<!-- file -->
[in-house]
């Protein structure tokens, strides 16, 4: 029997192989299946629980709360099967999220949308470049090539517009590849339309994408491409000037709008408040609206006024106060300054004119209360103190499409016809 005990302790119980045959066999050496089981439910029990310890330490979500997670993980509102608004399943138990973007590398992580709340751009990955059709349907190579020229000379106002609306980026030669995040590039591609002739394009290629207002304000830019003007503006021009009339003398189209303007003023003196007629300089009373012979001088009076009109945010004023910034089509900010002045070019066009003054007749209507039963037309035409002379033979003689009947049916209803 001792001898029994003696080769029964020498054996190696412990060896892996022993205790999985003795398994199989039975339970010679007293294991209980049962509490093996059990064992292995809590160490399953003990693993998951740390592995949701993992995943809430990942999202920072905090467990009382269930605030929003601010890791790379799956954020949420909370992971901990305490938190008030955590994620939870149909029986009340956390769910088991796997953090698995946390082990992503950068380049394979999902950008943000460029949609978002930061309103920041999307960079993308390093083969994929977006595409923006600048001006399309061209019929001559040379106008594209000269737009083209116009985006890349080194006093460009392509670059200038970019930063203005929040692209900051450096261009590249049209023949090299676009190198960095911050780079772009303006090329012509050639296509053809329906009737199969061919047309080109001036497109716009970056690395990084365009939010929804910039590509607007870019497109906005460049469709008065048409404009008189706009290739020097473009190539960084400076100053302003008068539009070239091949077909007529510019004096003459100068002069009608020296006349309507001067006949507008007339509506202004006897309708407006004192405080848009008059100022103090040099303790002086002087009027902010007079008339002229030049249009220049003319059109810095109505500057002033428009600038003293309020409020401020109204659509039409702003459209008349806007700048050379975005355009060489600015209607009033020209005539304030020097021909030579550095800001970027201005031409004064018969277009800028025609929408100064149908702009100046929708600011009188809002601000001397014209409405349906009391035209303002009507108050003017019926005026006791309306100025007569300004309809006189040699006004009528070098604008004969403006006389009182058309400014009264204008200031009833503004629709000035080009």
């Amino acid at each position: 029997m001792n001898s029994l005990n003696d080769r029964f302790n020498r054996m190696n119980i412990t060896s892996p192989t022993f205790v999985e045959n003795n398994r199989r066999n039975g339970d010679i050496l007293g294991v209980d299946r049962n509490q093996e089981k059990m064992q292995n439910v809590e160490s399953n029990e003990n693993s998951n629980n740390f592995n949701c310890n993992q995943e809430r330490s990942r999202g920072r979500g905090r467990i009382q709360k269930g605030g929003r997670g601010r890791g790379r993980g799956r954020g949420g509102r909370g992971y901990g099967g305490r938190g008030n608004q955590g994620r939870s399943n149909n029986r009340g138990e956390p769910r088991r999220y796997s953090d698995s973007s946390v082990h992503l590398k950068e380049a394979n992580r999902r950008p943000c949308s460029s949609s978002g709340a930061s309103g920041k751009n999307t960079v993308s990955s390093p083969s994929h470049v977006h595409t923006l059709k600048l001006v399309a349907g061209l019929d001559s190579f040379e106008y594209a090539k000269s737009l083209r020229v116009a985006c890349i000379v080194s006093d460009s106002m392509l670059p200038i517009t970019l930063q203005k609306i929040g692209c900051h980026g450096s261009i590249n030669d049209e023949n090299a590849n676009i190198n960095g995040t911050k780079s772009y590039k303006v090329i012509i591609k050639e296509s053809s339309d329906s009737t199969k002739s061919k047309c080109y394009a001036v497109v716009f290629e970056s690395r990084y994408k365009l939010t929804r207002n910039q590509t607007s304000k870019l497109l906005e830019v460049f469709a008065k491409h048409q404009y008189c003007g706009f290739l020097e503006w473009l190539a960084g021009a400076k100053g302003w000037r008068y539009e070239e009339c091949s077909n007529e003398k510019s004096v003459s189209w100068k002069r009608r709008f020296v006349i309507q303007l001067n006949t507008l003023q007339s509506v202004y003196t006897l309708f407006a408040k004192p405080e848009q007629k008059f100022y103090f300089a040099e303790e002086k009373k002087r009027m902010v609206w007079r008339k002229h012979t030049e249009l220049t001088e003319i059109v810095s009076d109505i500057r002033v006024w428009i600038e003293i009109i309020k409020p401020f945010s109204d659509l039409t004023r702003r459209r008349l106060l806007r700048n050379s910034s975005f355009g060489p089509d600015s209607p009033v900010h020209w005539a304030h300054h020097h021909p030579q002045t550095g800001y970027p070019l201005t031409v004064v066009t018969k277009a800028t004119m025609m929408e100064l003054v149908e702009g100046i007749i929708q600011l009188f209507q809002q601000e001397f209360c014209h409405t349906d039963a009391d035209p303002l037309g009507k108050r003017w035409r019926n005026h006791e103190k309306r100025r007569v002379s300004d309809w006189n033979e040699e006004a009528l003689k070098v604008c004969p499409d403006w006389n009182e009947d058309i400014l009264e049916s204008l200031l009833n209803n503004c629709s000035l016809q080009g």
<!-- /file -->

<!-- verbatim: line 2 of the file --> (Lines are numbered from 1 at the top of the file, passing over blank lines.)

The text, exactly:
């Protein structure tokens, strides 16, 4: 029997192989299946629980709360099967999220949308470049090539517009590849339309994408491409000037709008408040609206006024106060300054004119209360103190499409016809 005990302790119980045959066999050496089981439910029990310890330490979500997670993980509102608004399943138990973007590398992580709340751009990955059709349907190579020229000379106002609306980026030669995040590039591609002739394009290629207002304000830019003007503006021009009339003398189209303007003023003196007629300089009373012979001088009076009109945010004023910034089509900010002045070019066009003054007749209507039963037309035409002379033979003689009947049916209803 001792001898029994003696080769029964020498054996190696412990060896892996022993205790999985003795398994199989039975339970010679007293294991209980049962509490093996059990064992292995809590160490399953003990693993998951740390592995949701993992995943809430990942999202920072905090467990009382269930605030929003601010890791790379799956954020949420909370992971901990305490938190008030955590994620939870149909029986009340956390769910088991796997953090698995946390082990992503950068380049394979999902950008943000460029949609978002930061309103920041999307960079993308390093083969994929977006595409923006600048001006399309061209019929001559040379106008594209000269737009083209116009985006890349080194006093460009392509670059200038970019930063203005929040692209900051450096261009590249049209023949090299676009190198960095911050780079772009303006090329012509050639296509053809329906009737199969061919047309080109001036497109716009970056690395990084365009939010929804910039590509607007870019497109906005460049469709008065048409404009008189706009290739020097473009190539960084400076100053302003008068539009070239091949077909007529510019004096003459100068002069009608020296006349309507001067006949507008007339509506202004006897309708407006004192405080848009008059100022103090040099303790002086002087009027902010007079008339002229030049249009220049003319059109810095109505500057002033428009600038003293309020409020401020109204659509039409702003459209008349806007700048050379975005355009060489600015209607009033020209005539304030020097021909030579550095800001970027201005031409004064018969277009800028025609929408100064149908702009100046929708600011009188809002601000001397014209409405349906009391035209303002009507108050003017019926005026006791309306100025007569300004309809006189040699006004009528070098604008004969403006006389009182058309400014009264204008200031009833503004629709000035080009």